Stop playing games and build Donner Pass Road bike lanes | SierraSun.com

Stop playing games and build Donner Pass Road bike lanes

Bill McGlashan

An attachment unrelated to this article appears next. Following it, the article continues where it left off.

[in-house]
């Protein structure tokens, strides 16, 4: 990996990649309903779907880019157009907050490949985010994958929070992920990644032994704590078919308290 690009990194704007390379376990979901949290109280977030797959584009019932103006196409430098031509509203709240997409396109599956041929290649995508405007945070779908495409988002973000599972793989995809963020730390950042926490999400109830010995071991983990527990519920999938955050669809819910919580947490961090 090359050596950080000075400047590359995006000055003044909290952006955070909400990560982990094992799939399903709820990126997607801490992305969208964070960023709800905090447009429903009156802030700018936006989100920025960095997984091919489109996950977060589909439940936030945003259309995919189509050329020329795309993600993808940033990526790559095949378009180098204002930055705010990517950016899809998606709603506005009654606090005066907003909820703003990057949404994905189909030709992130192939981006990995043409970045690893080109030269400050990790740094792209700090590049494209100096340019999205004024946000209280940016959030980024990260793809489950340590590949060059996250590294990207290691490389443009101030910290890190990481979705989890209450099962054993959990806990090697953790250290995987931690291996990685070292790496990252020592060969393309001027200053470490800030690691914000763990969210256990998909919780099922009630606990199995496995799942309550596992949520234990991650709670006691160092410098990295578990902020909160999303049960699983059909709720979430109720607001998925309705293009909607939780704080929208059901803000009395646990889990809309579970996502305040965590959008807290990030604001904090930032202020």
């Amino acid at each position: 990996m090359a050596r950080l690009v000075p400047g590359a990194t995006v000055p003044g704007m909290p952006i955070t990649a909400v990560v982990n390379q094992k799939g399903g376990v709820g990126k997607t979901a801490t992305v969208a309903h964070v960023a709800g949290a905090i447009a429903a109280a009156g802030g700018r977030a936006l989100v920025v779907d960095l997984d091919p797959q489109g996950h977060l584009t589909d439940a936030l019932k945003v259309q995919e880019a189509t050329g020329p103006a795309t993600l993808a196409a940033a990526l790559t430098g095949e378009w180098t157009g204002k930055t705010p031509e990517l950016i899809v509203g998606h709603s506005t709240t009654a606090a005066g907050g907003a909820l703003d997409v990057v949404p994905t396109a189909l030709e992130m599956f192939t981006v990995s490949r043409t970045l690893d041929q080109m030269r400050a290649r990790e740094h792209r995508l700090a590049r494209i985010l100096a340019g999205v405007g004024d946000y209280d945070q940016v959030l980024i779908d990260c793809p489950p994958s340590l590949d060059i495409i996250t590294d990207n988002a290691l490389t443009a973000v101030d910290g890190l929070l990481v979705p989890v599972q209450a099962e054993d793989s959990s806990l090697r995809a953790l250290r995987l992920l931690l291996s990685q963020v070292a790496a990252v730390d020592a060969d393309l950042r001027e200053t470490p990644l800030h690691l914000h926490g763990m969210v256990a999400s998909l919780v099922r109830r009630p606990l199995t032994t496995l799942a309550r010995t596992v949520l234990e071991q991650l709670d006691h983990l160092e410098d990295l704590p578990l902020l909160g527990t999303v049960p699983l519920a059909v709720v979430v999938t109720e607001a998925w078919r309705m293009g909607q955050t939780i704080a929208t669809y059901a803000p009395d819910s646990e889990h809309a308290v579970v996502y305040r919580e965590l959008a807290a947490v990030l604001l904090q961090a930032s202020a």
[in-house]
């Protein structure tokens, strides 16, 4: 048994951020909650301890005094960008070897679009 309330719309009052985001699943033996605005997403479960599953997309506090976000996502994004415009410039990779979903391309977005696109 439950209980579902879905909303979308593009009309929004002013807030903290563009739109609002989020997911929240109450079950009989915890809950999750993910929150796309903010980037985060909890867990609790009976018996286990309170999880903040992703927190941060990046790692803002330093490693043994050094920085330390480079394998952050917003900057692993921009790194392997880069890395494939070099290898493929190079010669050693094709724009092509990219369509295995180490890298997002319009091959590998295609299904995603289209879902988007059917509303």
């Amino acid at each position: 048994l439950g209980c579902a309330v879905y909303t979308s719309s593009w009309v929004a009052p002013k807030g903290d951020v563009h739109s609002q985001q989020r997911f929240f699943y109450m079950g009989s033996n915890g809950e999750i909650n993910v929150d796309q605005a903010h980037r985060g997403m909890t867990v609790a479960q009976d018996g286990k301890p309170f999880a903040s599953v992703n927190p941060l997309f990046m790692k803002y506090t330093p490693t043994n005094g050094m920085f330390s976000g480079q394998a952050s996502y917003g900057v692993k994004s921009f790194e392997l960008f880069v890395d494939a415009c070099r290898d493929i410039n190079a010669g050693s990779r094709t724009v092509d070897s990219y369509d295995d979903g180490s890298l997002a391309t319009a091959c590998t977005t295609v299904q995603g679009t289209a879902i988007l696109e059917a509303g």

At age 63, I love bicycling on paved roads. I’ve been doing it for years. It’s good exercise and it leaves the air cleaner and parking available for others when I go downtown that way. But I don’t love it enough to die for it.Yet I’m beginning to wonder (as my wife has for years) if I’m nuts for biking on a particular busy road without bike lanes here in Truckee, my home for a good part of every year. As has happened too many times before, my heart skipped a beat recently as the side mirror of a pickup barely missed my left shoulder. “Something has got be done,” I muttered to myself as the fear melted.Like hundreds (every week, summer and fall) of other bicyclists, I regularly travel along Donner Pass Road. Unfortunately, on three quarters of this busy thoroughfare along the north shore of Donner Lake there are no bike lanes.Yes, I know, as Rodney King famously pleaded “can’t we all just get along?” and as the Caltrans signs urge, we can “Share the Road,” but too many close calls later… Furthermore, both federal and state biking injury/death data show the need for bike lanes on busy streets.So I decided it was time to do some investigation into a question that has bugged me for months: Why aren’t the bike lanes to be added to Donner Pass Road this summer as promised? That addition would create for the first time a safe road biking environment along the entire length of the north shore of the lake. These lanes are years overdue.Doing a little checking revealed something rather interesting. Truckee’s Public Works Department, under Dan Wilkins, Public Works director/town engineer, was all set to use town funds to do the relatively simple road widening and add the bike lanes this year. That would have involved relatively modest funding, and our town had the budget to do it.Then, when the necessary publication of this plan occurred, apparently the owners of the homes along the lake mounted a campaign to stop the bike lanes. They wanted – and want – to continue using the public right-of-way to park their own vehicles. Of course they couldn’t admit that that was their motive, so they claimed that they were concerned about the loss of trees if the road were to be widened to accommodate bike lanes. It was also claimed that town funds would be better spent on creating better public access to the public docks along the north shore of the lake. In my opinion, both issues are pure red herrings to cover the real motive: To stop the addition of bike lanes in order to keep the present hillside and/or existing wide road shoulder “as-is” for their own convenience.So the Public Works Department looked into the cost of trying to keep the homeowners happy by doing three things.• Widening the road to add bike lanes.• Adding brand new paved parking spaces along the lake (yes, guess who, would be the primary users of those spaces?).• Improving dock access. To do all three, the budget shot up to well over $5 million. That quickly ended Wilkins’ plan to just do it and get the lanes done this year.This whole matter is coming to a head on Sept. 1, when the Truckee Town Council and town staff consider priorities for so-called “Measure A” funds. Those funds are from a half-cent temporary sales tax, which will disappear before long. Council members will be briefed at a 3 p.m. meeting at town hall by staff, such as Wilkins, as to the options. As always, priorities must be set among many potential projects, including bike lanes.If the council members bow to pressure from a relatively few homeowners by permitting road widening for bike lanes on Donner Pass Road. Only if all three measures are done – bike lanes, paved parking and new dock access – I’m quite sure none will get done. The bike lanes will be doomed.The three-fold project would be simply too expensive; there aren’t enough Measure A funds to go around. The addition of bike lanes will die a quiet death, and the homeowners will have accomplished their objective.If you care about safe biking (or even if you just want to have those “pesky” bikes off to the side of the road in a bike lane so you can drive unhindered) now is the time to express yourself to members of the council.It is more important to avoid potential serious injury to hundreds of people each week than it is to accommodate a few homeowners’ desires for convenient private use of public property.Let’s get the bike lanes in and stop playing games.Bill McGlashan is a part-time Truckee resident.